Flowering mulberries

We’ve all been there. We’ve all read the marketing blurb for a shiny new plant variety, and decided that we had to have it. We may have been good, and waited for a few days, to be sure that we really had to have it, but we’ve all paid money for brand new plant varieties for the garden. And then we find out that they don’t quite live up to the hype. You don’t hear about ‘early adopters’ outside of the tech world, really, but that’s exactly what we are, and a certain amount of disappointment is inevitable.

This year Suttons made a big splash about their new dwarf mulberry – Charlotte Russe. It wasn’t just that it’s a much smaller tree than traditional mulberries, and so will grow in smaller gardens, and be happy in a pot. It was also that it is a prolific fruiter, fruiting young and fruiting often, so a plant bought this spring would crop this summer. I’ve never tasted mulberries, and my existing mulberry tree is young and has yet to flower and fruit, and so I took the plunge and ordered myself a Charlotte Russe.

Dwarf Mulberries

And it arrived, and it was tiny and it was beautiful. I gave it plenty of TLC indoors, and it started to flower. The flowers are weird and wonderful things, and when the fruits started to form I was all giddy with excitement. I decided it was time to harden it off outdoors, and… disaster struck. It started to lose all its leaves and I thought it was dying. I brought it back inside for more TLC, but that didn’t help.

I sent pictures of my sad plant to Suttons, and I received a reply that I imagine came from some crochety old bloke in the horticultural team who doesn’t like doing customer service:

I can see that the plant is laden with fruit clusters. Please pick them all off. If you have not potted up the plant then I would recommend to do so as soon as possible and check that there are no pests on the roots. The plant should be hardened off and put outside and watered regularly. If it is not growing away by mid June then please do contact us again. I think it is far too early to say that the plant is failing. Mulberries are very robust and resilient plants, in our trials we had none failing and they were subjected to all kinds of adverse growing conditions.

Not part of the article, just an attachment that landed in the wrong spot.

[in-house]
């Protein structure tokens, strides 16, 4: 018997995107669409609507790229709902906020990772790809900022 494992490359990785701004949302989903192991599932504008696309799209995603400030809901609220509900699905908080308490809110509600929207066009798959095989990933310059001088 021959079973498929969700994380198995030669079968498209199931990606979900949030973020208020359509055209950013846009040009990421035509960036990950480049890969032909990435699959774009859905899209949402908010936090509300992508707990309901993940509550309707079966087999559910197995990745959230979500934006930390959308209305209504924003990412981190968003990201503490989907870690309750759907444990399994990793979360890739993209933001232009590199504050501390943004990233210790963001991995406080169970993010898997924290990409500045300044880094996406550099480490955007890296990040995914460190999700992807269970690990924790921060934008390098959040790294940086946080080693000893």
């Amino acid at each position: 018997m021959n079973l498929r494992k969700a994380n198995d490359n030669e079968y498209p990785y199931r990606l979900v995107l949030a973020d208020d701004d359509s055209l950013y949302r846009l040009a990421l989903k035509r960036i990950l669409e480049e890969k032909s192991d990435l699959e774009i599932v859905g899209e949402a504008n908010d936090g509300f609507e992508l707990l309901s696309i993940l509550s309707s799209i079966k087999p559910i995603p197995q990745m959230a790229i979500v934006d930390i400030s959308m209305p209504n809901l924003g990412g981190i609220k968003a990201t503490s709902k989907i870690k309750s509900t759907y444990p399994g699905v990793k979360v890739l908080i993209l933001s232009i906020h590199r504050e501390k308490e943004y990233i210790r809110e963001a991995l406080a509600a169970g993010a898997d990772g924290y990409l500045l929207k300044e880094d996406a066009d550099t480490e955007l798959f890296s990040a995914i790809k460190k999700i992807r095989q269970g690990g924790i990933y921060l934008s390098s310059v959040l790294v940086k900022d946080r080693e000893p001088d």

Mulberries forming
All of these potential mulberries had to be removed

It was unbelievably painful to remove all of the forming fruits (not to mention sticky), but I dutifully did so. Whether or not the plant survived, my hopes of mulberries this season were well and truly dashed. And then I read about Beryl’s disappointment with her harvest, and the rose-tinted glasses well and truly fell off.

In the meantime, the plant has won RHS Chelsea Plant of the Year 2017. Suttons had the exclusive to begin with, but now Wyevale are going to be selling it, too, with the terrible name ‘Mojo Berry’. It has just won a silver award for them at the New Plant Awards at the Horticultural Trades Association (HTA) National Plant Show.

My plant has survived, and grown new leaves and even some more flowers. Whether they will develop into fruit is anyone’s guess, but the plant is healthy enough for the moment, and living outside in a shady spot so it has survived even the recent heatwave. I’ll have to wait until next year to give my final verdict on whether it’s a really a good option for a small garden, or if the hype is too good to be true. Suttons’ initial offering of the plant rapidly sold out, but if you want to try it for yourself, you can order now for delivery in September.

Did you splurge on a Charlotte Russe? How do you feel about it now?

The Small Harvest Notebook by Emma Cooper